- 1 Egg (for egg wash)
- 1 T Heavy Cream
- Cinnamon Sugar (I used the one from my snickerdoodles)
- For the Filling:
For the Filling:
- 3 Apples (I used honeycrisp, granny smith & Cripps pink)
- 3 T Sugar
- 3 T Light Brown Sugar
- ½ t Ground Ginger
- 1 t Cinnamon
- 1 Lemon (juiced)
Make the filling:
- Peel and dice the apples so they are about ½ -1 cm in diameter.
- In a small pot combine all the ingredients for the filling and mix to coat the apples.
- Heat on medium low until the apples begin releasing their juices. Increase heat to medium high until the juices are thickened and the apples are tender. Pour on to parchment lined baking sheet or dish to cool.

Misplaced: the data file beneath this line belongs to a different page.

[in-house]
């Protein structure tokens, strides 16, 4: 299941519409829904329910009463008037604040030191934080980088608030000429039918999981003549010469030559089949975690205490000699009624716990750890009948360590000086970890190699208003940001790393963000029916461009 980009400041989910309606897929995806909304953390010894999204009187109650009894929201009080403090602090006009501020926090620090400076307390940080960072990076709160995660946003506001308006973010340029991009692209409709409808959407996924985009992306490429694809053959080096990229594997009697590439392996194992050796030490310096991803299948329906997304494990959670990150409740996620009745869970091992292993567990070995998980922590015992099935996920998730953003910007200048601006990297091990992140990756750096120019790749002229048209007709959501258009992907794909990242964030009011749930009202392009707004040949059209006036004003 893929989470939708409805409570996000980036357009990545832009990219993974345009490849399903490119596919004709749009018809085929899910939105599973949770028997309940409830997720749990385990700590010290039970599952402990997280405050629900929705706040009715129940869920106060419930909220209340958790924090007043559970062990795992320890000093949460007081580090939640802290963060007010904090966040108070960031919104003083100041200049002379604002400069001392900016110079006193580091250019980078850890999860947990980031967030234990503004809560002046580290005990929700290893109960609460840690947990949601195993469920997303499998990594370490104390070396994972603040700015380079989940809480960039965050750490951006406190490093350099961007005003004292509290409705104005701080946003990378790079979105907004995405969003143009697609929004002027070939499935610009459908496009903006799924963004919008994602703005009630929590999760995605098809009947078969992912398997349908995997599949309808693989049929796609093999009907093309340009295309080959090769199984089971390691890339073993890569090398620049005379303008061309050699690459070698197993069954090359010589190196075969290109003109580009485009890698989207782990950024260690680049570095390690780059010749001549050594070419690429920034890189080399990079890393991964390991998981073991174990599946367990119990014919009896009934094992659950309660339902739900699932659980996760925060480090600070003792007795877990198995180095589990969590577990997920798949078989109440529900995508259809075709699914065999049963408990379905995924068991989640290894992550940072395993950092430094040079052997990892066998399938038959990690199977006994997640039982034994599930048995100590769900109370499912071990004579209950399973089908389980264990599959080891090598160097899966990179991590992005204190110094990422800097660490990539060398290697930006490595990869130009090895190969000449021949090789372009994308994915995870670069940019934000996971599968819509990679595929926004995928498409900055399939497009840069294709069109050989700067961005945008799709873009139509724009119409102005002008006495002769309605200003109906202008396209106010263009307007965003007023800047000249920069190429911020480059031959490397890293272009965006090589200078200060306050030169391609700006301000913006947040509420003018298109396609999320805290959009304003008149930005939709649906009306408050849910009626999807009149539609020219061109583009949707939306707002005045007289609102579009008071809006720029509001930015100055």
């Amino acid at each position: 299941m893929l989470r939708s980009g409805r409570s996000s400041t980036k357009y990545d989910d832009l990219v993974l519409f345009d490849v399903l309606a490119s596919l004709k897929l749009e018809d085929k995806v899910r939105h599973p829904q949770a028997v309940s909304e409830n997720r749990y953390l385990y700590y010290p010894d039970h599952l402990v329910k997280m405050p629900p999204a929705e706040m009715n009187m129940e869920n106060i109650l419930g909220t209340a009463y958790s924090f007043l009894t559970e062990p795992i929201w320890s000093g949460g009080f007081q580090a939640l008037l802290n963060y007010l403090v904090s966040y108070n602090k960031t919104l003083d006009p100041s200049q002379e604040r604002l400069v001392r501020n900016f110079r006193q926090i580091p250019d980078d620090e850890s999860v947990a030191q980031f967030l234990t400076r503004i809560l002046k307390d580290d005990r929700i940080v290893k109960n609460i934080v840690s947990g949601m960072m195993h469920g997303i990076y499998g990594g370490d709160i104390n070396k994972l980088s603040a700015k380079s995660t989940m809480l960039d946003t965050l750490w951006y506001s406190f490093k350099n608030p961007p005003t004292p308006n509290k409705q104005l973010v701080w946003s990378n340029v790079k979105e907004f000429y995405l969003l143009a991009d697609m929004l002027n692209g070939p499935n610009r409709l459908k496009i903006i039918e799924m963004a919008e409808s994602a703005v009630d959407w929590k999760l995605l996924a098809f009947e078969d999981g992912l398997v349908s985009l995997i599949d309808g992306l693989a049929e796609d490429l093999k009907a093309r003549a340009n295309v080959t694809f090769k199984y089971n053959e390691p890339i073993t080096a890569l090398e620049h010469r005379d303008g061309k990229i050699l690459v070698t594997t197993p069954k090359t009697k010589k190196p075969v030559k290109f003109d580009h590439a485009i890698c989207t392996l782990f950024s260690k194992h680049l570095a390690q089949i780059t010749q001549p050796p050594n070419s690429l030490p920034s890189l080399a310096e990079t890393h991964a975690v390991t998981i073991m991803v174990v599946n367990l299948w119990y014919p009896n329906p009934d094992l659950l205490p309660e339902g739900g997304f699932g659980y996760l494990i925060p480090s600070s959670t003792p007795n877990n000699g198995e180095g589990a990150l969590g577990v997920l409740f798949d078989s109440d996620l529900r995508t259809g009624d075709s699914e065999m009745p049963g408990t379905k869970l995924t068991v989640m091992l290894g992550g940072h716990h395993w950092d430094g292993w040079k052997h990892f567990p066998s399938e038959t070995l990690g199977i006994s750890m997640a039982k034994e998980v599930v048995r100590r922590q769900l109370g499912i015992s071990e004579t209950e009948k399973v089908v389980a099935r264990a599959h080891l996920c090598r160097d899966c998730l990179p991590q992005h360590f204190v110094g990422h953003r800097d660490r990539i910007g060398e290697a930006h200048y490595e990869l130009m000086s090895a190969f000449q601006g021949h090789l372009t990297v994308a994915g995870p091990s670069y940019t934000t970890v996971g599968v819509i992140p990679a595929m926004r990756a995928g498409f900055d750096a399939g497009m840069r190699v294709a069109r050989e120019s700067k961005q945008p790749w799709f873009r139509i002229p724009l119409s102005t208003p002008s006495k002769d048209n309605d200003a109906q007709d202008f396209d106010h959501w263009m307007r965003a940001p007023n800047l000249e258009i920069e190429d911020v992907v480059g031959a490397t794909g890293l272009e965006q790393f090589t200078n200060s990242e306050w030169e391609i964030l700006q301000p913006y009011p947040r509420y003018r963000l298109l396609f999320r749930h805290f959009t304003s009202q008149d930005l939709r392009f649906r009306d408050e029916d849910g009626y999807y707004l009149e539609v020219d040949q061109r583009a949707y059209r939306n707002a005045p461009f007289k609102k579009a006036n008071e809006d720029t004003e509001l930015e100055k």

Assembling the Hand Pies:
- Preheat oven to 375°F.
- On a lightly floured surface, roll out the pie crust to about an ⅛th inch thick. Cut out your desired shapes or just cut squares/rectangles with a fluted pie cutter. Make sure you have an even number of shapes!
- Brush one side with beat egg and then dollop about 2 tablespoons of filling in the center of each one. You want a generous amount but not so much that they won’t close! You’ll know.
- Cover the sides with fillings with an unfilled shape and press closed. Seal with your fingers or with the tines of a fork.
- Chill for at least 30 minutes before baking. You can also freeze them!
- Before baking cut a few slits in the tops for ventilation. Brush with a little heavy cream and sprinkle generously with cinnamon sugar or turbinado sugar!
- Bake in preheated oven for about 20 minutes or until you can see the filling bubbling and they are a nice golden brown.